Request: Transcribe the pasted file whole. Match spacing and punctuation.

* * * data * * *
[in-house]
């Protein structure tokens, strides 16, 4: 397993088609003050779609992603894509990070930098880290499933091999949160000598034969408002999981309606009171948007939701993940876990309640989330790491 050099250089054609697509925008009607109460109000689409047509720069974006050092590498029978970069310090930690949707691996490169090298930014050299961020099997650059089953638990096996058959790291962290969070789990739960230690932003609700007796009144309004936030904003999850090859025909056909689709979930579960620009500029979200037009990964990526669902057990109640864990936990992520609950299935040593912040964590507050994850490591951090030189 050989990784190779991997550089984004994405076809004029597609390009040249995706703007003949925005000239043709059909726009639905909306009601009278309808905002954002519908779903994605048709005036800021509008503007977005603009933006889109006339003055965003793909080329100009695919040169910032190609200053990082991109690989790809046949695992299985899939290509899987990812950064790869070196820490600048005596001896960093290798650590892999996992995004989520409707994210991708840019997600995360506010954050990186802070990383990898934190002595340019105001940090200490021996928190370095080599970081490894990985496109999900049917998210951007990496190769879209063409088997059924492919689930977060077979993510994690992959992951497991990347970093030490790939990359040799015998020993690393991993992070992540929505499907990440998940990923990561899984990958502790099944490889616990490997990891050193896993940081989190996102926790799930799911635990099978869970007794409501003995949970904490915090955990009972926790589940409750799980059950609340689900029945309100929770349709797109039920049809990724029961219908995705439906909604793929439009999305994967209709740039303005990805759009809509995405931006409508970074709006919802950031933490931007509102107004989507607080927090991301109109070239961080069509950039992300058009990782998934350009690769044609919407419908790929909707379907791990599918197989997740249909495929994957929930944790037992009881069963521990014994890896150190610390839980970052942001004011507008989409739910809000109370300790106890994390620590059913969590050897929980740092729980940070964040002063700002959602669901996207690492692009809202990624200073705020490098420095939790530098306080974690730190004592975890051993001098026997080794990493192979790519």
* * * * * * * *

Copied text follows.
[in-house]
């Protein structure tokens, strides 16, 4: 397993088609003050779609992603894509990070930098880290499933091999949160000598034969408002999981309606009171948007939701993940876990309640989330790491 050099250089054609697509925008009607109460109000689409047509720069974006050092590498029978970069310090930690949707691996490169090298930014050299961020099997650059089953638990096996058959790291962290969070789990739960230690932003609700007796009144309004936030904003999850090859025909056909689709979930579960620009500029979200037009990964990526669902057990109640864990936990992520609950299935040593912040964590507050994850490591951090030189 050989990784190779991997550089984004994405076809004029597609390009040249995706703007003949925005000239043709059909726009639905909306009601009278309808905002954002519908779903994605048709005036800021509008503007977005603009933006889109006339003055965003793909080329100009695919040169910032190609200053990082991109690989790809046949695992299985899939290509899987990812950064790869070196820490600048005596001896960093290798650590892999996992995004989520409707994210991708840019997600995360506010954050990186802070990383990898934190002595340019105001940090200490021996928190370095080599970081490894990985496109999900049917998210951007990496190769879209063409088997059924492919689930977060077979993510994690992959992951497991990347970093030490790939990359040799015998020993690393991993992070992540929505499907990440998940990923990561899984990958502790099944490889616990490997990891050193896993940081989190996102926790799930799911635990099978869970007794409501003995949970904490915090955990009972926790589940409750799980059950609340689900029945309100929770349709797109039920049809990724029961219908995705439906909604793929439009999305994967209709740039303005990805759009809509995405931006409508970074709006919802950031933490931007509102107004989507607080927090991301109109070239961080069509950039992300058009990782998934350009690769044609919407419908790929909707379907791990599918197989997740249909495929994957929930944790037992009881069963521990014994890896150190610390839980970052942001004011507008989409739910809000109370300790106890994390620590059913969590050897929980740092729980940070964040002063700002959602669901996207690492692009809202990624200073705020490098420095939790530098306080974690730190004592975890051993001098026997080794990493192979790519």